In the wake of Jose Bautista‘s breakout 2010 season, the Blue Jays signed the right fielder to a five-year, $65MM extension that covered his final year of arbitration eligibility and first four free agent seasons. (It also included a $14MM club option on the 2016 campaign.) This extension generated quite a bit of controversy at the time. An MLBTR poll revealed that over 72 percent of readers polled felt the deal was unwarranted, and several pundits felt the Jays should’ve sold high on Bautista rather than gamble that his out-of-nowhere slugging prowess wouldn’t just as suddenly disappear.
Instead, that extension turned out to be one of Alex Anthopoulos’ canniest moves as Toronto’s general manager. Bautista has averaged a .933 OPS over the last five seasons, and he leads all players with 173 home runs over that same span. Needless to say, that $65MM deal has turned into one of the largest bargains in the sport, and the club’s decision to pick up Bautista’s $14MM option for the coming season was the easiest of no-brainers.
With this track record under his belt (and in the wake of a certain instantly-iconic postseason blast), Bautista has a lot of negotiating power on his side if the Jays want to negotiate an extension this offseason. That being said, there are a large number of factors to consider in this particularly interesting extension case, as if Bautista and the Jays were to reach a new deal, it would very likely set a new contractual precedent.
Bautista is still hitting at an elite level as he enters his age-35 season, and thus he doesn’t really have any comparables among past players with at least 6 years of service time who signed multi-year extensions. Looking at veteran sluggers who have signed big free agent deals in recent years, Bautista has out-performed the likes of Victor Martinez, Nelson Cruz or Carlos Beltran and also lacks major baggage like Cruz’s PED suspension history or the torn ACL that cost Martinez his entire 2012 season. Since V-Mart was limited to DH-only duty and still received a $17MM average annual value, Bautista and agent Jay Alou can certainly make the case that Bautista’s superior hitting numbers and added defensive value deserves a $20MM+ AAV.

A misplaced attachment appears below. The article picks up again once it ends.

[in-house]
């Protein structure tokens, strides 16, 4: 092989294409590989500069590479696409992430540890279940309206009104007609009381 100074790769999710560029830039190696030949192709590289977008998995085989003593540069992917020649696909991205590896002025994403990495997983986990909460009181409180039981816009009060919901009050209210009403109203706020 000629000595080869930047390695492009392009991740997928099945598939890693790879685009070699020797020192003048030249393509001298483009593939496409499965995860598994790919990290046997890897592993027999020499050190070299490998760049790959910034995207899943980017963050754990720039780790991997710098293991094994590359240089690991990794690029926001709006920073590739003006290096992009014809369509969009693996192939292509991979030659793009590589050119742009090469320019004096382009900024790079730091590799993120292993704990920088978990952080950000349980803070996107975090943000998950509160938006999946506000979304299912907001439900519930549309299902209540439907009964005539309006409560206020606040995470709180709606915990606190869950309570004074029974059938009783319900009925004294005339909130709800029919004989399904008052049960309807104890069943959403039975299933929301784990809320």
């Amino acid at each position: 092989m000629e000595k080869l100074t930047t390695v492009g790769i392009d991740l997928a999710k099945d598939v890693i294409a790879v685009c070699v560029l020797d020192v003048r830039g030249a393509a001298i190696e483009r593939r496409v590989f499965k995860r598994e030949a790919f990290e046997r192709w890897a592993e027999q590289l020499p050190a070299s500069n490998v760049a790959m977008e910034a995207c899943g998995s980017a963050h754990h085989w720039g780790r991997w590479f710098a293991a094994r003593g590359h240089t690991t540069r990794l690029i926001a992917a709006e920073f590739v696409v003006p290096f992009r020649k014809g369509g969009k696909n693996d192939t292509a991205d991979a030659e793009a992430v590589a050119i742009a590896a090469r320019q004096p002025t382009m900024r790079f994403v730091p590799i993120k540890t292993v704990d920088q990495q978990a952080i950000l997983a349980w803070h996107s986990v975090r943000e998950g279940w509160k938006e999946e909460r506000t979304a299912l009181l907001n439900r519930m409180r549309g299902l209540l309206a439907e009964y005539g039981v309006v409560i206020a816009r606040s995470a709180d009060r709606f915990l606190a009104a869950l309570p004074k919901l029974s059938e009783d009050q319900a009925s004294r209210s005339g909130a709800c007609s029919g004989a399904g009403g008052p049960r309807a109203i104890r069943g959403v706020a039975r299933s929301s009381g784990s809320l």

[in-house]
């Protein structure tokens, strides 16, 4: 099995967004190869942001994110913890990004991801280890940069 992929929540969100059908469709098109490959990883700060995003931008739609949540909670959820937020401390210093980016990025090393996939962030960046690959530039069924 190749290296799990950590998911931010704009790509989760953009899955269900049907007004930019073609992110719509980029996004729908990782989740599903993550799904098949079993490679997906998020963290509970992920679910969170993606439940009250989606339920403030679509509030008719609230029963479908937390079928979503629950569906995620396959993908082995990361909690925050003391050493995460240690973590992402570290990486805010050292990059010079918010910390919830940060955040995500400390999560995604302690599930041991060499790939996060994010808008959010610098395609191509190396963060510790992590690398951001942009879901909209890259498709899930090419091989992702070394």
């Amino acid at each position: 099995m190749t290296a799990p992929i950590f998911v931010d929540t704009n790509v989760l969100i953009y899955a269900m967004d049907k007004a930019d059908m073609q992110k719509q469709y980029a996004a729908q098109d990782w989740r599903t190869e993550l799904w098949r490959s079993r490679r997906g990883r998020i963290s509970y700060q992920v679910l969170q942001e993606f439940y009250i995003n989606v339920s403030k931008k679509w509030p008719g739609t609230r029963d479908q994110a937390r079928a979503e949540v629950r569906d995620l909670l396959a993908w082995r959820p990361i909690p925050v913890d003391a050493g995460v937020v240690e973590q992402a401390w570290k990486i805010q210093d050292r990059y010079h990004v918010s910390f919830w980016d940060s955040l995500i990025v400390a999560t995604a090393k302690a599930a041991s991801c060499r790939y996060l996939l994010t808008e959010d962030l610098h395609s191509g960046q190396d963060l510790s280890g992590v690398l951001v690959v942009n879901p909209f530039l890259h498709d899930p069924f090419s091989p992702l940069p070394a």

It may sound like a big salary for a player in his mid-30’s, yet power is a valuable commodity. Tim Dierkes predicts that five of this winter’s free agents (Jason Heyward, Chris Davis, Justin Upton, Yoenis Cespedes, Alex Gordon) will all find deals with an AAV north of $20MM per season; add Bautista to that group, and he and Davis topped them all by each posting a 147 wRC+ in 2015. There’s enough interest in Ben Zobrist that he could also conceivably find a four-year deal entering his age-35 season, and while Zobrist far outpaces Bautista in defensive versatility, Bautista is also the far superior hitter. To sum up, if Bautista hit the open market this winter, he’d very likely find a four-year deal in the $80MM-$100MM range.
This is the price tag the Blue Jays will need to approach in order to extend their star. If they’re open to meeting this price, it might be a smart move to tear up Bautista’s 2016 contract and essentially start the extension next season by giving him a raise to at least $20MM and then three more $20MM+ seasons through 2019 (with possibly a vesting option for 2020). Starting a four-year extension in 2017 would mean the Jays are on the hook for a big salary in 2020 when Bautista would be entering his age-40 season. If I’m the Jays, I’d much rather pay Bautista a $20MM+ salary next year than I would for 2020 since the team is obviously much more confident that Bautista will still be a top run producer in the short term.